3. Effective pressure on all the warring parties, but primarily on the aggressor, by the international community. Termination of the Balkan wars has been achieved precisely because of tougher sanctions and increasing pressure from the US, EU and other civilised countries.

None of the three scenarios above have yet occurred in the crisis initiated by Russia in Donbass. Moreover, Russia has not achieved at least three strategic objectives of its current leadership:

First, it has absolutely no guarantees from any state in the world or any international organisation with respect to the hypothetical recognition of the annexation of the Crimea or adoption of the de facto situation that has developed following the signing of agreements on the accession of the Crimea and Sevastopol into the Russian Federation.

Second, the United States refused to enter into talks with Russia on a new division of spheres of influence in the world that would take into account the neo-imperial ambitions of Moscow. ird, Ukraine is not destroyed, on the contrary – it remains a viable state, capable of, under certain conditions (reforms, consolidation of political elites, support by the international community), becoming a success story of democracy, which in itself provides a threat to the regime of Vladimir Putin.

Currently, if we look at the different scenarios which might develop in Donbass in the short term, two are most likely:

1. the continuation of armed clashes of varying intensity without significant changes in the frontline;

2. an attempt to hold large-scale military offensive operations of powerful groups, mainly consisting of different groups of Russian (mercenaries, vacationers, official staff), and under the command of Russian staff officers, with the aim of seizing large areas of the left-bank Ukraine.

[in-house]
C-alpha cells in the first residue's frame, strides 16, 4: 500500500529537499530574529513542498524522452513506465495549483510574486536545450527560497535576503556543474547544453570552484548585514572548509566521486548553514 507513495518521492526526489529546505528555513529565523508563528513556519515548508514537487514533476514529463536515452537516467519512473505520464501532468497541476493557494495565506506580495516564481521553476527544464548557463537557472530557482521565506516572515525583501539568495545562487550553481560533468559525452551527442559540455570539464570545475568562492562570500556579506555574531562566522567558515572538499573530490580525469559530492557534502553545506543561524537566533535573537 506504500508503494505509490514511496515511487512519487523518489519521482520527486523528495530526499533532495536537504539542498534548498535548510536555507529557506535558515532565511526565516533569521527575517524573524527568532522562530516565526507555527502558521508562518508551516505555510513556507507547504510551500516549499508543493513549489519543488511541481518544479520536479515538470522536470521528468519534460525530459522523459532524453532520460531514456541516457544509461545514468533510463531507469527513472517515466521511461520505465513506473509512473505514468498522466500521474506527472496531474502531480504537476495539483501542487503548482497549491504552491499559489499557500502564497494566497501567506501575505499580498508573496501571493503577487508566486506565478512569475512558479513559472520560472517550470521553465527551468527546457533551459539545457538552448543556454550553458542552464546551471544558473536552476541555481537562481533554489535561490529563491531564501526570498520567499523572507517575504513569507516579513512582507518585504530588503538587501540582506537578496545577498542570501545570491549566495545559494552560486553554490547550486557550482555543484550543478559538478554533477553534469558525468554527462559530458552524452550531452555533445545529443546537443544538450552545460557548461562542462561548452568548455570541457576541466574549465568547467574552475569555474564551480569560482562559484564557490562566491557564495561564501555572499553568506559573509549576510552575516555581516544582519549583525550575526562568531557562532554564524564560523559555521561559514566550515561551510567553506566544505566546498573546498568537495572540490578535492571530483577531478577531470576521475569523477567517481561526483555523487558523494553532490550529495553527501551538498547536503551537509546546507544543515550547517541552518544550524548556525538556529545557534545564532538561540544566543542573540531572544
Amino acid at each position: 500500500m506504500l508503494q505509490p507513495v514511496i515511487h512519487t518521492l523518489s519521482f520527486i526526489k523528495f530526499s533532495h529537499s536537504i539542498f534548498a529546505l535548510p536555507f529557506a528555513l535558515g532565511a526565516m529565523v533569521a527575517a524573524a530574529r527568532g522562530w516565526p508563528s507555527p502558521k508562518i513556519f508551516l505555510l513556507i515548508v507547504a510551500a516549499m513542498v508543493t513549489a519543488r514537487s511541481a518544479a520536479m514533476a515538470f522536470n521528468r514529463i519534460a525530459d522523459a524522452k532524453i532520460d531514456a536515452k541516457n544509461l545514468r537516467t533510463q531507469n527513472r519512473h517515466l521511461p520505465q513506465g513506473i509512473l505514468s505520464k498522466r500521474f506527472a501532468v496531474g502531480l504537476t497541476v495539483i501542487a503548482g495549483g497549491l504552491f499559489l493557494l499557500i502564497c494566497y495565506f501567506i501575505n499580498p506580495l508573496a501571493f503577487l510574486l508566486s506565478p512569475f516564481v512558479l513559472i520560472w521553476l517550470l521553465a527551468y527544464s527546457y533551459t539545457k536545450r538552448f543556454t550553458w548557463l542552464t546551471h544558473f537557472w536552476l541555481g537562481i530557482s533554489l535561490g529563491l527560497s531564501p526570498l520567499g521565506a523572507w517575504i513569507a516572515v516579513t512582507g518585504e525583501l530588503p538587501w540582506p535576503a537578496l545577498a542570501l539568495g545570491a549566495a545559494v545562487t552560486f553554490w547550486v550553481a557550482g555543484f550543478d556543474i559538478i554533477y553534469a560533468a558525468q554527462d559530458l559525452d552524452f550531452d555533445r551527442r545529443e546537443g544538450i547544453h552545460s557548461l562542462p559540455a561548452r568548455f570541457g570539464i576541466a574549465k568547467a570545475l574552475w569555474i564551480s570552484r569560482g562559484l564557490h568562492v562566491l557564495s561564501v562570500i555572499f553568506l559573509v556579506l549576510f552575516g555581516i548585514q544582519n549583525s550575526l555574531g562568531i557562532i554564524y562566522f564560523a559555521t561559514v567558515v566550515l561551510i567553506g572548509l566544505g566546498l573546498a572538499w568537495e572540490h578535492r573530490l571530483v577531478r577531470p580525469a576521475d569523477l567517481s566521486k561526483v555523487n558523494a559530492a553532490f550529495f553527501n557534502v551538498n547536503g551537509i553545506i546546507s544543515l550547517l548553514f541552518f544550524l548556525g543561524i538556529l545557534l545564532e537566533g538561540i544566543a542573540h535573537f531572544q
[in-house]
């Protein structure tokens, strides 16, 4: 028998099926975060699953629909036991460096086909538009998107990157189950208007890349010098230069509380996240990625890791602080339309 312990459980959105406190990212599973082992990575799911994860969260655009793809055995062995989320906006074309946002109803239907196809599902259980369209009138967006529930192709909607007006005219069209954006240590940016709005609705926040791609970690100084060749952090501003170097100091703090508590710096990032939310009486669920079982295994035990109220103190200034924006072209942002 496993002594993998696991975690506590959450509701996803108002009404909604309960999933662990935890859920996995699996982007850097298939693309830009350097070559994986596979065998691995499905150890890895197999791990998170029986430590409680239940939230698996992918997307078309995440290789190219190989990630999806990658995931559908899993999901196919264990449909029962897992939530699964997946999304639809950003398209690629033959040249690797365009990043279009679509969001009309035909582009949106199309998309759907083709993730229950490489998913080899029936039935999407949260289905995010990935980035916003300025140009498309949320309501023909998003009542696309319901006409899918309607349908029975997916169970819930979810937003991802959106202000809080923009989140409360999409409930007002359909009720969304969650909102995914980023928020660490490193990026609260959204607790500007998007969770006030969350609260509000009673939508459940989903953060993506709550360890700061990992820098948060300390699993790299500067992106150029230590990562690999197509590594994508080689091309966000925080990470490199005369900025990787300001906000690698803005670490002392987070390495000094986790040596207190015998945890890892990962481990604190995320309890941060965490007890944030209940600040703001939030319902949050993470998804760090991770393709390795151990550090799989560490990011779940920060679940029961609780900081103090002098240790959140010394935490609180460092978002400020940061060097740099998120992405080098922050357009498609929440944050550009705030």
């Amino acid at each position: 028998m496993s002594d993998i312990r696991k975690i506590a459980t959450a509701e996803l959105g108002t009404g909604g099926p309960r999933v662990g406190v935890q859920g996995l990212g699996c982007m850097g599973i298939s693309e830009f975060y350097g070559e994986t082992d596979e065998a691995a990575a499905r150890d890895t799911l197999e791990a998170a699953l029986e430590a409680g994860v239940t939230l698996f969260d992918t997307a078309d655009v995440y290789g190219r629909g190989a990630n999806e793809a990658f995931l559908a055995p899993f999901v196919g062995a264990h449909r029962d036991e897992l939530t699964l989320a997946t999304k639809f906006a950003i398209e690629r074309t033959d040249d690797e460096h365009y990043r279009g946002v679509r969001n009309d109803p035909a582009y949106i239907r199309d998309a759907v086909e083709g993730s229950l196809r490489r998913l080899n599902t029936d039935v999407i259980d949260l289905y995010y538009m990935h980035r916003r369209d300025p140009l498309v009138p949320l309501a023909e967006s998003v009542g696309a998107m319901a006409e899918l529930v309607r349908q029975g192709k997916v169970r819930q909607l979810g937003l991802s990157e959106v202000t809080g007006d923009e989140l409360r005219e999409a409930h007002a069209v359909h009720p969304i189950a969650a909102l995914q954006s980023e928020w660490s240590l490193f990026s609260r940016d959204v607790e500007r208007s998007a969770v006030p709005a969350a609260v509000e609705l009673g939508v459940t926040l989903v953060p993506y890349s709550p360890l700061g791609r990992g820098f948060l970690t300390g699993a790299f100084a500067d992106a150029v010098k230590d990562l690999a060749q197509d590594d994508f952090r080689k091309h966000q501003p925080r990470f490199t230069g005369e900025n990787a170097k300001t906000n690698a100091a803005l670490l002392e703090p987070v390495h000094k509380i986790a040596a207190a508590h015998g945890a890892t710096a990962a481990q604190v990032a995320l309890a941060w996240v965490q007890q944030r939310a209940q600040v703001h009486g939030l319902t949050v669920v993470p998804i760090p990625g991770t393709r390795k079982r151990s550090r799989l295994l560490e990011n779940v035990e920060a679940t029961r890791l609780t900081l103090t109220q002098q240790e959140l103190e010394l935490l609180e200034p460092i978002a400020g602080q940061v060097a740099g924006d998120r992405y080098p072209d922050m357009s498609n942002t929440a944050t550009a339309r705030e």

Implementation of either of these two scenarios are not in the national interests of Ukraine as this could inevitably lead to further military and civilian casualties, as well as using considerable resources that are otherwise needed to carry out reforms and modernise the country. However, the rst scenario is perfectly acceptable to Russia, and the second, under certain conditions (a well-planned provocation, allowing it to accuse Kiev of escalation), may be regarded by the Kremlin as a way to put pressure on Ukraine and the West, and allow it to assist in the achievement of a “peaceful settlement” with the conditional name of Minsk III, which would be beneficial to the Kremlin.

In the current state of political and diplomatic contacts (between Moscow and Kiev, Moscow and Washington, as well as key European capitals), the current de jure Minsk II and the condition of the armies and economies of Russia and Ukraine, one should not expect either peace or large-scale war in the short term. However, it should also be kept in mind that the state of permanent instability itself may not last forever, and the ghting itself will not stop. Sooner or later, in the absence of progress in the search for a comprehensive settlement mechanism, sporadic clashes will escalate into a large-scale bloody war, as a way to  achieve the objectives pursued by the Kremlin.

So what to do next, in a bid to lead Ukraine out of the impasse into which it is pushed by Putin’s Russia? For now it is quite obvious that the so-called Minsk II agreement has suffered the same fate as its predecessor Minsk I which ended abruptly a er the encirclement of Ilovaysk.2 None of the parties performs any single point of the said agreements. At a stretch, it could be said that certain provisions of the document have been partly ful lled. us, there is every reason to con rm the failure of Minsk II and the need for Ukraine to refuse to perform them under any pretext (another attempt of attack, a massive bombardment of the civilian population, etc.).